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‘Future looks bright’ for Picton Press: administrator 

A creditors meeting has agreed to a proposal that would allow WA printer Picton Press - which went into administration in May owing $9 million - to resume operations under owner/directors Dennis Hague and Gary Kennedy despite major unsecured creditors getting only 1-2 cents on the dollar in the deal.

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 Picton Press, West Perth WA.

Administrator Jeremy Nipps of Cor Cordis was appointed to run the business five months ago after the Australian Taxation Office (ATO) launched court action to recover a debt of $1.3 million. 

The ATO, an unsecured creditor along with several paper merchants, is set to receive just 1-2 cents on the dollar under a Deed of Company Arrangement (DOCA) that was approved in a vote at a creditors’ meeting in Perth on Thursday.

“Like all creditors they were a bit concerned, but at the end of the day they do get some return,” Nipps told Wide Format Online. “They were looking down the barrel of receiving absolutely nothing in a liquidation.”

Dennis Hague Gary Kennedy
 Picton's Dennis Hague & Gary Kennedy

Under the DOCA that was also approved in a separate meeting of Picton employees, unsecured creditors owed less than $10,000 are expected to get up to 100 cents in the dollar, but those owed in excess of $10,000 will receive just 1-2 cents in the dollar, based on current estimates.

Secured creditors - including Westpac, NAB and the CBA - who are owed a total of about $5.5 million, are not bound by the DOCA but have agreed to continue their support of the directors to allow the business to continue to trade.

About 24 staff current staff members included in the agreement will retain their jobs. “The employee claims are under $100,000,” said Nipps. “About 24 staff remaining in the business and some other staff who have moved on to other jobs are included in the DOCA and they won’t lose out on any money.  They can take their leave when they need it and given the circumstances they’ve been through over the past few months, it’s a good result. They’re able to get some closure and they’ve still got a job and can look forward to supporting the company going forward.”

The agreement is a "very positive outcome" according to Nipps, who has overseen the running of the company for the past few months. “The proposal the directors put forward was essentially seeking a compromise of the creditors’ claims so the business could restructure its operations with a view to continuing to operate. Employees get to retain their jobs and the company continues to operate.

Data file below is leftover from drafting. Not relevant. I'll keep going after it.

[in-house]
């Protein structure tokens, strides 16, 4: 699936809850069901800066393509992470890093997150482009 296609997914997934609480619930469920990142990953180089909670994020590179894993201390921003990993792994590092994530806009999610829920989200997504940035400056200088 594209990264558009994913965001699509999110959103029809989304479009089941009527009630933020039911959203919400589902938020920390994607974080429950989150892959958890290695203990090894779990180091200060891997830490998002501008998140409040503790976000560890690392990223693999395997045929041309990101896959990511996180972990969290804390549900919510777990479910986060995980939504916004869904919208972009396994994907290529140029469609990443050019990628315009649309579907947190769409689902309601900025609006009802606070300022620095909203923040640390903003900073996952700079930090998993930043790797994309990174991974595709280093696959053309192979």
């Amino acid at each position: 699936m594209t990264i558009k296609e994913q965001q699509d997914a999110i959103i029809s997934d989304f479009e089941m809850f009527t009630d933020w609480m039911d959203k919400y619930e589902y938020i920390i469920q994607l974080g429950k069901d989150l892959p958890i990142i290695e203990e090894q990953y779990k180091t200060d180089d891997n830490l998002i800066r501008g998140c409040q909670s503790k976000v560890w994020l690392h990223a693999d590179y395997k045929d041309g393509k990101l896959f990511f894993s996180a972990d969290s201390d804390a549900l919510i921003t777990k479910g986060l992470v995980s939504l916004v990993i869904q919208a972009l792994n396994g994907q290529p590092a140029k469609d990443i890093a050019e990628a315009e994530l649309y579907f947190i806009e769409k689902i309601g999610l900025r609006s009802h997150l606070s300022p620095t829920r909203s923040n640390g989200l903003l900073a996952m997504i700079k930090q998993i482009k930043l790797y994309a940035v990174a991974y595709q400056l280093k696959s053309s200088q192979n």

"From an overall perspective, the restructure provides a better return to the body of unsecured creditors to what otherwise would have been available under liquidation. It’s positive news for the company because it gives them the opportunity to continue trading and get back of their feet and hopefully going forward things will be bigger and better for them.

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 'A good outcome': Jeremy Nipps,

Cor Cordis.

“It’s essentially a financial re-set. The same directors are in control and as much as a lot of people might look at the directors as the cause of the problem in some respects, they’ve proactively taken steps along the whole way to try to avoid something like this from happening again." 

Owner/directors Dennis Hague and Gary Kennedy will continue running the business with all of their key personnel, including the general manager, said Nipps. “It has been operating under me and we’ve been trading positively thanks to the support of customers and the strength of the relationships the directors have with those customers.

“But once I’m out of there, hopefully those relationships can flourish a little more because some customers were a bit hesitant to provide work while it was under administration.

"The future looks bright, based on forecasts. You don’t know what’s going to happen around the corner in the market but there’s the potential for the company to keep trading positively. It’s a good outcome, without a doubt.”

Nipps expects the DOCA to be in place in about a week. “The next step is just the formalities; the administrators and directors signing off on the documentation, drawing a line in the sand to hand it back over to the directors, and administering the requirements under the DOCA proposal to ensure the directors make the payments that need to be made. It could be completed in less than a week.”

There has been no comment yet from the ATO or the paper merchants who will take the biggest hit under the agreement.

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Picton Press installs a KBA Rapida 10 Colour press in 2014.

Picton Press has grown from a three-man operation in 1988 to become one of Perth’s largest print companies, with prepress, digital, offset and binding departments serving high profile clients including Coles and Woolworths.